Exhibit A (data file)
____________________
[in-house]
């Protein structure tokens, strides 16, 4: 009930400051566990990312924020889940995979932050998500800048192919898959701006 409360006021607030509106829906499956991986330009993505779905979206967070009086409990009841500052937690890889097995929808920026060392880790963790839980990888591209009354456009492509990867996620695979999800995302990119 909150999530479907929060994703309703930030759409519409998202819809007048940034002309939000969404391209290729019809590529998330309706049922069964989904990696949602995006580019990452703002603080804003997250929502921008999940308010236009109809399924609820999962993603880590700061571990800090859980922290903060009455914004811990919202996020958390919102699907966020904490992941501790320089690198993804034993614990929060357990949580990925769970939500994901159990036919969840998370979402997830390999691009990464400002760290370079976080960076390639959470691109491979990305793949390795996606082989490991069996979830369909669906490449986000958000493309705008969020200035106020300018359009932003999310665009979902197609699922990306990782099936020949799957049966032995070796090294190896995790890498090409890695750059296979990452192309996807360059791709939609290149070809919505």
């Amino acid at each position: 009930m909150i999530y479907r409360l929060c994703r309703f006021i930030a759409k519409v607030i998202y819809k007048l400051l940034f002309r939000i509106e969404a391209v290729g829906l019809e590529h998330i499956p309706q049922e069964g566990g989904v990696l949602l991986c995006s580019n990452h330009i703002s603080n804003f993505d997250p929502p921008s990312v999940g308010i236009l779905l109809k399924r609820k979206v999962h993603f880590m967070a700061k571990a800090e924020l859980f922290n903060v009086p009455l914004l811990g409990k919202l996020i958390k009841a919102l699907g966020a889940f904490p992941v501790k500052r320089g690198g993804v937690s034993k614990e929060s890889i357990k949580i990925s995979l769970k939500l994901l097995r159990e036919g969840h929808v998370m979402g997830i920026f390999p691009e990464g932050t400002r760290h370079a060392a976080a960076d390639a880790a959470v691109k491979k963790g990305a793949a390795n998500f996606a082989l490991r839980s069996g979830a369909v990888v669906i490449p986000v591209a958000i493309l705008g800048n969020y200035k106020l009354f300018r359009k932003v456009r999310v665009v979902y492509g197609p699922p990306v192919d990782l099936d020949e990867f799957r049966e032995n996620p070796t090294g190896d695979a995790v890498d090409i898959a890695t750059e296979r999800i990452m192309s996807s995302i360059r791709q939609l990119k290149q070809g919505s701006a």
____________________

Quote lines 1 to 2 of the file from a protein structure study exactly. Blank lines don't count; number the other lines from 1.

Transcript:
[in-house]
């Protein structure tokens, strides 16, 4: 009930400051566990990312924020889940995979932050998500800048192919898959701006 409360006021607030509106829906499956991986330009993505779905979206967070009086409990009841500052937690890889097995929808920026060392880790963790839980990888591209009354456009492509990867996620695979999800995302990119 909150999530479907929060994703309703930030759409519409998202819809007048940034002309939000969404391209290729019809590529998330309706049922069964989904990696949602995006580019990452703002603080804003997250929502921008999940308010236009109809399924609820999962993603880590700061571990800090859980922290903060009455914004811990919202996020958390919102699907966020904490992941501790320089690198993804034993614990929060357990949580990925769970939500994901159990036919969840998370979402997830390999691009990464400002760290370079976080960076390639959470691109491979990305793949390795996606082989490991069996979830369909669906490449986000958000493309705008969020200035106020300018359009932003999310665009979902197609699922990306990782099936020949799957049966032995070796090294190896995790890498090409890695750059296979990452192309996807360059791709939609290149070809919505």